- Matches (Make sure they are in a place they won’t get wet)
- Manual can opener (nothing worse than not being able to open the food you bought!)
- Baby wipes…even if you don’t have a kid…we lived off these for personal hygiene in the military when deployed and didn’t have running water.
- Paper plates, napkins, bowls, etc.
- Duct Tape
- Work gloves
- Garbage bags
- Keep a tool kit close by
- Fire Extinguisher
- Grab all important documents (birth certificates, social security cards, marriage license, insurance paperwork, etc) and put it in a waterproof bag then store somewhere within close reach in case you do evacuate at the last minute
- First Aid Kit
- Any daily medications (have at least 14-day supply)
- Antibacterial Hand Sanitizer
- Food, water, paperwork and medications for your pet (14-day supply)
- Board up windows and doors (plywood or rolling shutters)
- Move all furniture, toys and debris inside the garage or house.
- I even recommend removing everything from the porch because the screens will likely break.
- If you have a garage door then park a car sideways, right in front of the door…it will help block the wind.
- If you have items that can’t be brought inside (swing set, etc) then use a very thick cable and anchor it (tie or lock) it around a very sturdy tree.
- Have your generator properly hooked up and ready to go prior to the storm (make sure it’s secured and again properly set up.)
- If you are evacuating, then:
- unplug all electronics
- move all the furniture to the middle of the room
- stack the furniture if possible
- get items off the floor that you can in case of flooding
- Turn your fridge and freezer to the coldest setting and do not open unless necessary so your food will stay cold as long as possible once the power goes out.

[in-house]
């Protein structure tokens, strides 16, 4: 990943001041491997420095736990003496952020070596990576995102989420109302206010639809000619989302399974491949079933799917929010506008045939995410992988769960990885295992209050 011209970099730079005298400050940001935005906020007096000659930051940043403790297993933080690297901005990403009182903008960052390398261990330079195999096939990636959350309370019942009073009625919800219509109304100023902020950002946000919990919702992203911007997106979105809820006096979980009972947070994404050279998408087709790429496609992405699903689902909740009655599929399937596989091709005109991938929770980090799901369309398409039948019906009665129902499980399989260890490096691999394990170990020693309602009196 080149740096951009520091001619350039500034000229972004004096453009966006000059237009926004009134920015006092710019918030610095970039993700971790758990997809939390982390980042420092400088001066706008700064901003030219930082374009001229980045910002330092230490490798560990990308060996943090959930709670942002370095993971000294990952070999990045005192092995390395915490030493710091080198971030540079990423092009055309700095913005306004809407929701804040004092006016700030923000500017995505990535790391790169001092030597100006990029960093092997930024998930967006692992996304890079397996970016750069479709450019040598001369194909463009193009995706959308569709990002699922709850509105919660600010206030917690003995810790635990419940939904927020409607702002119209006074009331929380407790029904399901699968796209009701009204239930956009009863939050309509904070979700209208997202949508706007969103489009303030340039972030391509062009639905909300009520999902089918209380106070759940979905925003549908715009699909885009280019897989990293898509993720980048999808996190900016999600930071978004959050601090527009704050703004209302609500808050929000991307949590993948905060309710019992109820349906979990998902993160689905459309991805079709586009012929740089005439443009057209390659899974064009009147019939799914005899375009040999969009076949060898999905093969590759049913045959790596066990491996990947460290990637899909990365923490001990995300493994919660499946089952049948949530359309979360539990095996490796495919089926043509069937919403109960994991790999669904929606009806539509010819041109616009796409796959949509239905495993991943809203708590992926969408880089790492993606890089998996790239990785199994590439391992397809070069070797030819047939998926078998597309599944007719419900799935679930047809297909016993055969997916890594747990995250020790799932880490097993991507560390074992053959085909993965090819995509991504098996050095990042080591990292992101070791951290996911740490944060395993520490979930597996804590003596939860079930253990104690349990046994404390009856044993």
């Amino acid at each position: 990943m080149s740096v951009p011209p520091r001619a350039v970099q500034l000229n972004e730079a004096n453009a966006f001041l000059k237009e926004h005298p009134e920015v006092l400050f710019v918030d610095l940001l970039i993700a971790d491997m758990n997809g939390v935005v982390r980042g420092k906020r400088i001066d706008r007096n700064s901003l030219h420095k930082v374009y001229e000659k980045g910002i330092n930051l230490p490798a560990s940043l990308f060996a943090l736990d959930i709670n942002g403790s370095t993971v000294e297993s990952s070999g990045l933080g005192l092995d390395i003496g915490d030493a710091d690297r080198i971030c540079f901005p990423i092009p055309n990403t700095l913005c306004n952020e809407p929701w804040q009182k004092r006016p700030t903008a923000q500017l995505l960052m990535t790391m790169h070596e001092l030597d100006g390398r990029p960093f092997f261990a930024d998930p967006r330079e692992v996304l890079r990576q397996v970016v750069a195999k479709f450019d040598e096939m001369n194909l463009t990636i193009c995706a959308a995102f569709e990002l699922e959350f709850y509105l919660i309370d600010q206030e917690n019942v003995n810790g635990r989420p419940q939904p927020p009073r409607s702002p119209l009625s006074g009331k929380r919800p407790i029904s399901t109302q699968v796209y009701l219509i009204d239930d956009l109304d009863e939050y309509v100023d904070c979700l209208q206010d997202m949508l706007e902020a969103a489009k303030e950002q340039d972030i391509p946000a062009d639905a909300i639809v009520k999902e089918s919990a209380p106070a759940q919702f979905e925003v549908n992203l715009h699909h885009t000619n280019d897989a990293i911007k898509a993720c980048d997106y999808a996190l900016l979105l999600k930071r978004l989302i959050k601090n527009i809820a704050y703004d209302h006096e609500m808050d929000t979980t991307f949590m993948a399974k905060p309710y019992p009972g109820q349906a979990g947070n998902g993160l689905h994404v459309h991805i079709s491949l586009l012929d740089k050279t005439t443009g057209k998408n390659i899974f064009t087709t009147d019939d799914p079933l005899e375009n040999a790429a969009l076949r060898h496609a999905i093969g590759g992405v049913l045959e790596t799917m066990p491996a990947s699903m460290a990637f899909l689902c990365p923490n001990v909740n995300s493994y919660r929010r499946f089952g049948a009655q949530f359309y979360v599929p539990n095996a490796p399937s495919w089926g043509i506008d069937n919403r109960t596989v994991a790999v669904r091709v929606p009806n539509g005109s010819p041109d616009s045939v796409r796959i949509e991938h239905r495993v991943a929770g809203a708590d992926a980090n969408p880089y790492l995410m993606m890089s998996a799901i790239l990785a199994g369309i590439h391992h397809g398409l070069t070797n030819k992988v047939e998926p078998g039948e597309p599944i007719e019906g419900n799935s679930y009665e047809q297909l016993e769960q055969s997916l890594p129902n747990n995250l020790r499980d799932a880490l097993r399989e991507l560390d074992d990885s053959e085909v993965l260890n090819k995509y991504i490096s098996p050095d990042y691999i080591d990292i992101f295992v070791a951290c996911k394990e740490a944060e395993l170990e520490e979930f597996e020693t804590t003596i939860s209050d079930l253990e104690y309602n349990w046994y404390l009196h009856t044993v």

- Unplug and turn off appliances, propane and so forth
- Get sandbags and place in front of doorways, garage doors and so forth.
- Get cash out now. If power stays down long, then you will need cash to purchase items!
- Take pictures of your house and items in your house in case of damage.
- If you are in a mobile home, low laying area or within a mandatory evacuation area then PLEASE evacuate. One the storm starts, if you get in need of help then you may not get it. The first-responders likely will not be able to get to you which is why they issued a mandatory evacuation for your area.
DURING THE STORM:
- Keep the weather radio going at all times
- Do not go outside or open doors/windows. The change in pressure in your house could cause structural damage during the middle of the storm. (Construction person told my family that a while back…not sure how accurate it is though.)
- Stay alert and aware of what is going on around you.
- Only use flashlights or battery operated lanterns once the power is out. (Not candles!)
- Stay away from windows an doors. Debris could come crashing through at any time with high winds such as these.
- Do not leave your home once the storm starts. Stay put until it is deemed safe by the emergency management team.
Most importantly, try to stay calm. If you have children, then they will be feeding off of your energy. Get board games out and play them, buy some puzzles and put those together. The storm or two we stayed for we had a couple of air mattresses in the living room and made it into a slumber party. Although, we didn’t stay for 95% of them because I am deathly terrified of bad thunderstorms and I couldn’t handle riding it out. If you do plan on evacuating, then make sure you give yourself enough time. There will be a lot of traffic and it will be very slow moving so pack a cooler, grab an iPad full of movies to entertain the kids and just relax knowing you are keeping you and your family safe.
Know that even those of us who are all the way across the world are thinking of you and praying for you. I understand what you are going through, as I have been there MANY times in my life. Remember that your life (and your family’s lives) is not worth staying. Hurricane Matthew is a vicious storm that tore through and destroyed Haiti and it’s not going to go lightly on Florida or the rest of the East Coast.
Stay safe my friends, you are in our thoughts and prayers! <3
Linda Youngblood says
Excellent article!!! Everyone’s prayers were answered.